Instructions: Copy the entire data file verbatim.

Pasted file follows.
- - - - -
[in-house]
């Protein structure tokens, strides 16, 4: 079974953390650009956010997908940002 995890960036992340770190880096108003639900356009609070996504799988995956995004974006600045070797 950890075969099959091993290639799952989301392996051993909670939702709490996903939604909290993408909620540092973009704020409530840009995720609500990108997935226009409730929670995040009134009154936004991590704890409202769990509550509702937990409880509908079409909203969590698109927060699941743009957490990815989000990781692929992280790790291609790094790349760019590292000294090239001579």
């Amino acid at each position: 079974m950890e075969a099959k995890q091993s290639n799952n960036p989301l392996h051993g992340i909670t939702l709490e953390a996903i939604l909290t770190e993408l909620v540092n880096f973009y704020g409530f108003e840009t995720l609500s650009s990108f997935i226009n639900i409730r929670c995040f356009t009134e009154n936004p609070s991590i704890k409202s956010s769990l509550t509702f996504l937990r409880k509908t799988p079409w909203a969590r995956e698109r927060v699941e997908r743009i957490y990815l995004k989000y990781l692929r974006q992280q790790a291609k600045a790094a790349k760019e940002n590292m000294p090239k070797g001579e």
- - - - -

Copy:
[in-house]
């Protein structure tokens, strides 16, 4: 079974953390650009956010997908940002 995890960036992340770190880096108003639900356009609070996504799988995956995004974006600045070797 950890075969099959091993290639799952989301392996051993909670939702709490996903939604909290993408909620540092973009704020409530840009995720609500990108997935226009409730929670995040009134009154936004991590704890409202769990509550509702937990409880509908079409909203969590698109927060699941743009957490990815989000990781692929992280790790291609790094790349760019590292000294090239001579």
């Amino acid at each position: 079974m950890e075969a099959k995890q091993s290639n799952n960036p989301l392996h051993g992340i909670t939702l709490e953390a996903i939604l909290t770190e993408l909620v540092n880096f973009y704020g409530f108003e840009t995720l609500s650009s990108f997935i226009n639900i409730r929670c995040f356009t009134e009154n936004p609070s991590i704890k409202s956010s769990l509550t509702f996504l937990r409880k509908t799988p079409w909203a969590r995956e698109r927060v699941e997908r743009i957490y990815l995004k989000y990781l692929r974006q992280q790790a291609k600045a790094a790349k760019e940002n590292m000294p090239k070797g001579e």